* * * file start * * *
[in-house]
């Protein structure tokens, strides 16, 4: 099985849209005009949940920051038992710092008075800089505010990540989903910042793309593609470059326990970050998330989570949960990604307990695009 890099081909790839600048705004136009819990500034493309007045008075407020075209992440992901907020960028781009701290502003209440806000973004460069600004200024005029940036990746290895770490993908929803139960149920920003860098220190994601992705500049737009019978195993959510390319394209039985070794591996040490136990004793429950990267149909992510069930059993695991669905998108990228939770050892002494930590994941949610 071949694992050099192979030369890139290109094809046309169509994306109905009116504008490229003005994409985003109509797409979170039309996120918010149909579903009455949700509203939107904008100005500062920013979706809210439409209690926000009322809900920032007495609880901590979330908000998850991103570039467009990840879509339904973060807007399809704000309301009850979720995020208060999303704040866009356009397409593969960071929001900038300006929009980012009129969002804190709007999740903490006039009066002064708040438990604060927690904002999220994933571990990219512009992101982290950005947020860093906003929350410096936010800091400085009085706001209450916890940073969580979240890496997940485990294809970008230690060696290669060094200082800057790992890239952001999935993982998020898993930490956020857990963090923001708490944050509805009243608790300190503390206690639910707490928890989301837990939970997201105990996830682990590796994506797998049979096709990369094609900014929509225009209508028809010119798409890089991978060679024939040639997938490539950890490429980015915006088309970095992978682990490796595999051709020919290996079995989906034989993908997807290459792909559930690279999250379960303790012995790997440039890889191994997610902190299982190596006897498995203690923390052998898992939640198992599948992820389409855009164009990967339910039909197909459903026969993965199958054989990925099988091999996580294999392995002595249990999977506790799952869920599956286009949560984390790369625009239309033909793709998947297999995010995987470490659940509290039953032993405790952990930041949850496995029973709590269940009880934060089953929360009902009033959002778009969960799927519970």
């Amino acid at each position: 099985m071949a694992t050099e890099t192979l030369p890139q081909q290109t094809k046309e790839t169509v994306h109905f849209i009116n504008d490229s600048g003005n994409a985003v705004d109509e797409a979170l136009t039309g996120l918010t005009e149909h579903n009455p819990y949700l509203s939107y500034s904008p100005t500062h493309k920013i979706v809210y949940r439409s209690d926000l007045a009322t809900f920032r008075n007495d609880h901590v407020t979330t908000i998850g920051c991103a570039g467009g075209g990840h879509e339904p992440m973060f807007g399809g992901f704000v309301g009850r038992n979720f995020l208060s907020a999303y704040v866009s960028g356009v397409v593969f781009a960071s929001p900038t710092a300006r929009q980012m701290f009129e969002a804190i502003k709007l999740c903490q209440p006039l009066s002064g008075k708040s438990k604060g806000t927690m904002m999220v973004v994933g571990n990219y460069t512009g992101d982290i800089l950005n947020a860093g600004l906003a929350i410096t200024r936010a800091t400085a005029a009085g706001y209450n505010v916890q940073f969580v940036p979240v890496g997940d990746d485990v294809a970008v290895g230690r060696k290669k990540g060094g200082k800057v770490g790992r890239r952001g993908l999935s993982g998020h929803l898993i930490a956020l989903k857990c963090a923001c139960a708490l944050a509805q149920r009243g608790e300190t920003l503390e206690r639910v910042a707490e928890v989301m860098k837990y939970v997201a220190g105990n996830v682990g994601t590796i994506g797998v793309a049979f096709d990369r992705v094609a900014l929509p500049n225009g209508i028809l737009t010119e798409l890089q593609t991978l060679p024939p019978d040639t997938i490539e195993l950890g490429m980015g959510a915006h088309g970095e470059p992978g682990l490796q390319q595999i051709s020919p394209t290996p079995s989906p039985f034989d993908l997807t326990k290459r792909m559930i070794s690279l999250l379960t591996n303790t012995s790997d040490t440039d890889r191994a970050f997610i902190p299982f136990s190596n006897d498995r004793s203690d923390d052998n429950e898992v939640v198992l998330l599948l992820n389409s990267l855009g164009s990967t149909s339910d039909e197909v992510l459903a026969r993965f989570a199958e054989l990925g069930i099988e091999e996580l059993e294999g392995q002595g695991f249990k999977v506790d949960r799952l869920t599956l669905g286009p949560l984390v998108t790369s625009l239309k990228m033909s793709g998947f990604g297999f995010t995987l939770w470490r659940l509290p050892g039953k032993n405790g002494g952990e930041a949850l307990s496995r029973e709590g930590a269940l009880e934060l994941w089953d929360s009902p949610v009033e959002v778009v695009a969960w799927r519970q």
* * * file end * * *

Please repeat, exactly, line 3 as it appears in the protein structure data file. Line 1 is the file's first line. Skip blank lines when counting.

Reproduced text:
């Amino acid at each position: 099985m071949a694992t050099e890099t192979l030369p890139q081909q290109t094809k046309e790839t169509v994306h109905f849209i009116n504008d490229s600048g003005n994409a985003v705004d109509e797409a979170l136009t039309g996120l918010t005009e149909h579903n009455p819990y949700l509203s939107y500034s904008p100005t500062h493309k920013i979706v809210y949940r439409s209690d926000l007045a009322t809900f920032r008075n007495d609880h901590v407020t979330t908000i998850g920051c991103a570039g467009g075209g990840h879509e339904p992440m973060f807007g399809g992901f704000v309301g009850r038992n979720f995020l208060s907020a999303y704040v866009s960028g356009v397409v593969f781009a960071s929001p900038t710092a300006r929009q980012m701290f009129e969002a804190i502003k709007l999740c903490q209440p006039l009066s002064g008075k708040s438990k604060g806000t927690m904002m999220v973004v994933g571990n990219y460069t512009g992101d982290i800089l950005n947020a860093g600004l906003a929350i410096t200024r936010a800091t400085a005029a009085g706001y209450n505010v916890q940073f969580v940036p979240v890496g997940d990746d485990v294809a970008v290895g230690r060696k290669k990540g060094g200082k800057v770490g790992r890239r952001g993908l999935s993982g998020h929803l898993i930490a956020l989903k857990c963090a923001c139960a708490l944050a509805q149920r009243g608790e300190t920003l503390e206690r639910v910042a707490e928890v989301m860098k837990y939970v997201a220190g105990n996830v682990g994601t590796i994506g797998v793309a049979f096709d990369r992705v094609a900014l929509p500049n225009g209508i028809l737009t010119e798409l890089q593609t991978l060679p024939p019978d040639t997938i490539e195993l950890g490429m980015g959510a915006h088309g970095e470059p992978g682990l490796q390319q595999i051709s020919p394209t290996p079995s989906p039985f034989d993908l997807t326990k290459r792909m559930i070794s690279l999250l379960t591996n303790t012995s790997d040490t440039d890889r191994a970050f997610i902190p299982f136990s190596n006897d498995r004793s203690d923390d052998n429950e898992v939640v198992l998330l599948l992820n389409s990267l855009g164009s990967t149909s339910d039909e197909v992510l459903a026969r993965f989570a199958e054989l990925g069930i099988e091999e996580l059993e294999g392995q002595g695991f249990k999977v506790d949960r799952l869920t599956l669905g286009p949560l984390v998108t790369s625009l239309k990228m033909s793709g998947f990604g297999f995010t995987l939770w470490r659940l509290p050892g039953k032993n405790g002494g952990e930041a949850l307990s496995r029973e709590g930590a269940l009880e934060l994941w089953d929360s009902p949610v009033e959002v778009v695009a969960w799927r519970q």